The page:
So, the point?
I’ve been listening to the Daily Audio Bible every morning – establishing for the first time in my life a routine of being in God’s word every day. And we’ve been going through 1 & 2 Kings – long, long lists of names and deeds. And yet they’ve been teaching me a lot.
Near the end of 2 Kings, a phrase came up a number of times that caught me off guard – “they even sacrificed their own children, giving their sons and daughters to the fire.” Another note in the list of ways the Kings did evil in God’s sight, but it made me think…
What would bring a parent to the point where offering their beloved child as a sacrifice seemed to be a reasonable act? What desperation, what obligation, what influence is sufficient to make a parent take that step?
Now, while I let that thought roll around your noodle for a bit, allow me to execute a very sharp left turn into this…
The Bible talks about the process God uses to remake us into the image of Christ, with one of those pictures being the refiner’s fire. Metal being placed in the furnace, the waste and impurities being burned away, the pure metal remaining. Having watched some episodes of “Dirty Jobs” with Mike Rowe, I’ve seen metal in a furnace being heated to thousands of degrees. I’ve seen glass being melted and shaped into new forms.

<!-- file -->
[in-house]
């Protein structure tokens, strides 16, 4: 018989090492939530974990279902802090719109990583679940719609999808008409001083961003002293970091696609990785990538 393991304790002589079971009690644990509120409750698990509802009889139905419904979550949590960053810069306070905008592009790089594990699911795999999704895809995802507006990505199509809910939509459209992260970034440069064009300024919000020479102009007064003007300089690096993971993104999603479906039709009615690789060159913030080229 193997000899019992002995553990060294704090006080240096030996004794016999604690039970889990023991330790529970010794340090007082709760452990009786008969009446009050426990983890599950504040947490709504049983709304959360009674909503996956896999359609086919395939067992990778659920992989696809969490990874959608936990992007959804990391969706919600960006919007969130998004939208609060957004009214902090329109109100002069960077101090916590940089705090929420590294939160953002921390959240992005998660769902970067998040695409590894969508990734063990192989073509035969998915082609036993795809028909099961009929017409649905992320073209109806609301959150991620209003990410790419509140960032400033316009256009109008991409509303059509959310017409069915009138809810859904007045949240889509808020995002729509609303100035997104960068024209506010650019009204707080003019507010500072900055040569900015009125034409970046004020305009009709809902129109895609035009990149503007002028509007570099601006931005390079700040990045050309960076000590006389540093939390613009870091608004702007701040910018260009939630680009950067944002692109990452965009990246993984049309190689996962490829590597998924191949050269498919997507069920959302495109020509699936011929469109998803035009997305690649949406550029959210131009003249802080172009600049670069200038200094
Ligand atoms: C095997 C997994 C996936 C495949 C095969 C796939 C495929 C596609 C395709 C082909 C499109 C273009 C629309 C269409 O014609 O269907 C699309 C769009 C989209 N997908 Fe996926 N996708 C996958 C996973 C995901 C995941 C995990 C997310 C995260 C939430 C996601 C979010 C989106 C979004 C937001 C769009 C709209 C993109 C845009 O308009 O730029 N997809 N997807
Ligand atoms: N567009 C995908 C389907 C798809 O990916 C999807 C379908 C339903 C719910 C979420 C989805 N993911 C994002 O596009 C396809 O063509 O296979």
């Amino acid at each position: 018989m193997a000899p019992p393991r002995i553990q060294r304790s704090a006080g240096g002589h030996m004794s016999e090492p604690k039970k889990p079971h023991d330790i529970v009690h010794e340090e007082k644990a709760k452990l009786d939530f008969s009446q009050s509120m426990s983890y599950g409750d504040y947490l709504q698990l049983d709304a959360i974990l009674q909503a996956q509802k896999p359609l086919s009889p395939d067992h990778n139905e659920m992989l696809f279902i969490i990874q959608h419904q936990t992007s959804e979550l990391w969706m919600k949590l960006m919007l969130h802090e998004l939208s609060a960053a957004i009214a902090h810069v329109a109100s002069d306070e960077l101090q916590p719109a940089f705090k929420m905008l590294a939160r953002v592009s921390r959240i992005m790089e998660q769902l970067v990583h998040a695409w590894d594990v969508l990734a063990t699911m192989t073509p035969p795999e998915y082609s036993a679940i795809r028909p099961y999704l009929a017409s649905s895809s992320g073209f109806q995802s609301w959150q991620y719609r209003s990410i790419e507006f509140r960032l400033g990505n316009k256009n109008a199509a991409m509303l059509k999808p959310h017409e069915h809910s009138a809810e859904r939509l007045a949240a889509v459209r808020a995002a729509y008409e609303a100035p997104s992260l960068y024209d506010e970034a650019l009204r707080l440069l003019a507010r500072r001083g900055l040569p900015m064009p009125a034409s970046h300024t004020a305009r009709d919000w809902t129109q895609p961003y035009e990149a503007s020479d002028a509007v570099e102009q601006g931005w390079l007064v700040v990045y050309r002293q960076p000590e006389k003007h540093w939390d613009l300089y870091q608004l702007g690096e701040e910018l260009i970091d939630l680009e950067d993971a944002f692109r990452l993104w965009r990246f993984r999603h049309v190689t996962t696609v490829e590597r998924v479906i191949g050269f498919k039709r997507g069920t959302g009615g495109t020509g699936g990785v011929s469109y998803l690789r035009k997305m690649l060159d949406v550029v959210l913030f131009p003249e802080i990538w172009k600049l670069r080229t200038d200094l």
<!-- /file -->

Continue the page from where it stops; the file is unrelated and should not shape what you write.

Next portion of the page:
And none of it looked like a lot of fun. Except where Mike holds something hot or gets his face shield melted. That’s pretty funny, right there.
What would bring a parent to the point where putting their beloved child into the fire would seem a reasonable act?
God’s horrible mercy.
When we’re in the fire, when the wrecking ball has shattered everything we hold dear, when we seem to be so lost and alone, when everything we love or even recognize is swept away, all we seem to see is loss and pain. We see the agony of everything that has been torn away.
I know I did. When the wrecking ball swung in 2006, I went insane for a few months. The loss, the pain, the confusion – that was all I could see.
But what I’ve never once considered is what my Father went through. He threw his son into the fire. He swung the wrecking ball. He held me down on the floor while the stripper blade dug into my body, taking away the clumps, the matted dirt, the things I didn’t need anymore.